Doc treating hurt Maoists leads double life

Jekyll and Hyde

Doc treating hurt Maoists leads double life

The doctor leads a parallel life: by day he is a government employee who draws his salary from the Chhattisgarh health services; by night he goes to the aid of injured insurgents and gets paid a “tip” by his Maoists benefactors.

“I hate this double life but have to live it because I have a wife to support. They drop me back and pay me a tip for attending to their injured,” the doctor, who is more a compounder than a degree-holding physician, says in a conspiratorial tone, misery writ large on his face.

He pleads that his identity not be disclosed for he knows full well the nature of retribution: stood up against a wall and shot. The villagers at Bacheli know the doctor lends a helping hand to the Maoists, but they leave him alone, for reporting him to the authorities or to the counter-insurgency special forces could mean days and nights of interrogation, which could sometimes border on the coercive.

Conspiracy of silence

There is a conspiracy of silence in these parts of Bastar, the hotbed of guerrilla activity which has had the paramilitary forces falling back and slowing down operations because of the recent attacks on them.

The doctor avoids eye contact with people and has practically shunned socialising with others in the village, mainly adivasis, who do not enter into any lengthy conversation with him whenever they need medical attention at the PHC.

The inscrutable adivasis, who sometimes get caught in the skirmishes between the Maoists and the security forces,  do not betray the raging battles that are fought in the dark depths of the forests and craggy hillocks of Dantewada and Bastar. “I don’t know,” says Kutik, an adivasi from Bacheli.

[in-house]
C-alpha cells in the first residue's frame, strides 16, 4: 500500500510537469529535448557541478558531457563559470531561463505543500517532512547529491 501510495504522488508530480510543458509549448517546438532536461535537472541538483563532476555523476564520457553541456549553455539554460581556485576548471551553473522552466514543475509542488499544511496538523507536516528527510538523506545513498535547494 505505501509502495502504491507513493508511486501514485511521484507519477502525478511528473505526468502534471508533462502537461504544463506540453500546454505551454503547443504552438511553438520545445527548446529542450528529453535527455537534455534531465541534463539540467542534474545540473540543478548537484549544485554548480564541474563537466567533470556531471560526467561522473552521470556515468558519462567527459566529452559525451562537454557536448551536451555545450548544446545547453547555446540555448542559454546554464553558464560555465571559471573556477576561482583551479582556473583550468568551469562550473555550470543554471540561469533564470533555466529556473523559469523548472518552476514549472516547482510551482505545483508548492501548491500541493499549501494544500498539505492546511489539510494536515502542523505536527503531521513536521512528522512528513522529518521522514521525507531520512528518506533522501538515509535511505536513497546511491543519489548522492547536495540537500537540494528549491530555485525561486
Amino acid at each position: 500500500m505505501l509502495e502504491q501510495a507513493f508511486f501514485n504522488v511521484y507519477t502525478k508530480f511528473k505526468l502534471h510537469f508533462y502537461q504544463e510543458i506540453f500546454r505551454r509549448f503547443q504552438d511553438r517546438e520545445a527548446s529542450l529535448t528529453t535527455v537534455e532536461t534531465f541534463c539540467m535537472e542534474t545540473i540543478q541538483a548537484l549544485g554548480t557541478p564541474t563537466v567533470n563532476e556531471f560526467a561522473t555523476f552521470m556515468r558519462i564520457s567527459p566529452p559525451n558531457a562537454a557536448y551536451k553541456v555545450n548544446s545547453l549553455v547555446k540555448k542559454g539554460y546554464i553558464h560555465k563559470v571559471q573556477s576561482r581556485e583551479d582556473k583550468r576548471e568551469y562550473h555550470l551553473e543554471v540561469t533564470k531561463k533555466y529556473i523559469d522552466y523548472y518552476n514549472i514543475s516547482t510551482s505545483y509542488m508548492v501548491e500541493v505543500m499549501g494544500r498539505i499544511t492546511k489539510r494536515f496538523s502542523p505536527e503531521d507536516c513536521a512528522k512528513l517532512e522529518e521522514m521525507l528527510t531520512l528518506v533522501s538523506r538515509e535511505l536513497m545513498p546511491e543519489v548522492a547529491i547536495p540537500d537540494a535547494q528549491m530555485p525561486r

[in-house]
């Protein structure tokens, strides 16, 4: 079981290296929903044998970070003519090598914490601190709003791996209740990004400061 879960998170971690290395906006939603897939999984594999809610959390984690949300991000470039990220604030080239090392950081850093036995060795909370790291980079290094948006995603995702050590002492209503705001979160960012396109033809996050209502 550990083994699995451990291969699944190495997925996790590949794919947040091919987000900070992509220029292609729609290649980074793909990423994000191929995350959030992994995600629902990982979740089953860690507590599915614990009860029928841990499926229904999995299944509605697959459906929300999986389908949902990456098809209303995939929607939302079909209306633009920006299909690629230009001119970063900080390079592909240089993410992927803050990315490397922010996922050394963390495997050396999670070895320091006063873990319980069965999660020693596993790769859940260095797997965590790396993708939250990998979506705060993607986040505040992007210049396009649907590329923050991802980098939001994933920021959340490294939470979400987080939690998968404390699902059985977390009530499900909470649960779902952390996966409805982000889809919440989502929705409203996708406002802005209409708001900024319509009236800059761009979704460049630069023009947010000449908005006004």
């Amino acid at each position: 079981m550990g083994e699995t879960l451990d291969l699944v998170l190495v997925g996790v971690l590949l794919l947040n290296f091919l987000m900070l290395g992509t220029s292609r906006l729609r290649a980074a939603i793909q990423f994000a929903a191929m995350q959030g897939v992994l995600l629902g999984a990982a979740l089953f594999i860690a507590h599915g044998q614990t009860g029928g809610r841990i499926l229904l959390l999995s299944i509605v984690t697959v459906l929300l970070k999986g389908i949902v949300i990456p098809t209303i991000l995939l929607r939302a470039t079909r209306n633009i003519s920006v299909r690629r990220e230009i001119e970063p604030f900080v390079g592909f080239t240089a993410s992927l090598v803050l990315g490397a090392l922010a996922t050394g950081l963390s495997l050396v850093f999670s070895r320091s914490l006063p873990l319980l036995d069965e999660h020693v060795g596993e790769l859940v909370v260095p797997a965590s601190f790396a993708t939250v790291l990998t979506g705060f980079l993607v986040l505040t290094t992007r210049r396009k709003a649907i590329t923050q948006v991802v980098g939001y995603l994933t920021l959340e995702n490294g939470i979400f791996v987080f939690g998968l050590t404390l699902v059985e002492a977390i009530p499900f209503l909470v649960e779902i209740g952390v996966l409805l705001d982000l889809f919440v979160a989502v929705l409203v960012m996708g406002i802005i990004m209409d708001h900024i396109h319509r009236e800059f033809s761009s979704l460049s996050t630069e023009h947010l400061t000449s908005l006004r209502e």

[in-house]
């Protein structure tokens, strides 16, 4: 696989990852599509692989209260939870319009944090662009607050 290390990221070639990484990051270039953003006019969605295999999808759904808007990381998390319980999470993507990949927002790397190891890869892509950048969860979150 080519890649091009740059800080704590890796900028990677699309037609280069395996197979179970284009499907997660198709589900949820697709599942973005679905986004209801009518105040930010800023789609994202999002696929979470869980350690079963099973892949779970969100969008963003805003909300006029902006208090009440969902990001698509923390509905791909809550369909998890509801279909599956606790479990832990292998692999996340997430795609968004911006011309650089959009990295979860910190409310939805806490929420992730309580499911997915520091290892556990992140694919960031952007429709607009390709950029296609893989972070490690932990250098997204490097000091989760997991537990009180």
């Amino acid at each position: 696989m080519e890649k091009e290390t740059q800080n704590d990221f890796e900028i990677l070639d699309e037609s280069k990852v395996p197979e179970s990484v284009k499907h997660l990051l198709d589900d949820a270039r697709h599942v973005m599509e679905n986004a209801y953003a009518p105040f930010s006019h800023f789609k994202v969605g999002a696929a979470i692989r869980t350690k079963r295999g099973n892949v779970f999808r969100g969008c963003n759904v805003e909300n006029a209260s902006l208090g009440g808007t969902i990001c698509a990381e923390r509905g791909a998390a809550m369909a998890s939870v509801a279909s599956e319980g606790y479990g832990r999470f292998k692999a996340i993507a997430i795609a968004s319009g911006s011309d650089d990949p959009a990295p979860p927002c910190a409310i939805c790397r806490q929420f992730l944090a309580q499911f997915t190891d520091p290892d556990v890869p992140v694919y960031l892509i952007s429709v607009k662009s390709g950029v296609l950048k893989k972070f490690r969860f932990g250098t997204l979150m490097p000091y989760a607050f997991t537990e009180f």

Others like Basinath from Bastar evade discussing the Maoists, saying “they are in Dantewada, not here”. Jivan Chandra Barak, who earns a livelihood running a small shop that sells groceries and provisions, directs Deccan Herald toward Dantewada.

“They (the Maoists) do not come here,” says Barak and gets busy with his ware. Doctors like the one at the Bacheli PHC are useful for the Maoists in these parts of Chhattisgarh. Anyone who can use an injection syringe and tie a bandage is considered helpful.
Often, such doctors have to extend their services at gunpoint. It is on rare occasions that people enter into any discussion about the Maoists at the dhabas that dot the Raipur-Bastar stretch of National Highway 43.

“There are some diamond mines in Derbhog where there is some human activity by the day. At night it becomes a corridor for the Maoists’ nocturnal movements,” said Anil Kumar of Makri village in Kanker.

While the sight of policemen is as rare as the Maoists, there are moments when the men in khaki venture out to be alongside a small tableau on Maoist atrocities. At one photo exhibition on guerrilla excesses on Friday, a clutch of policemen laze about as strains of patriotic Hindi songs blare out from mikes under the tent. By all accounts, it seems the only people who have hung their heads are the paramiliatry personnel who appear to have retreated from the scene of action.

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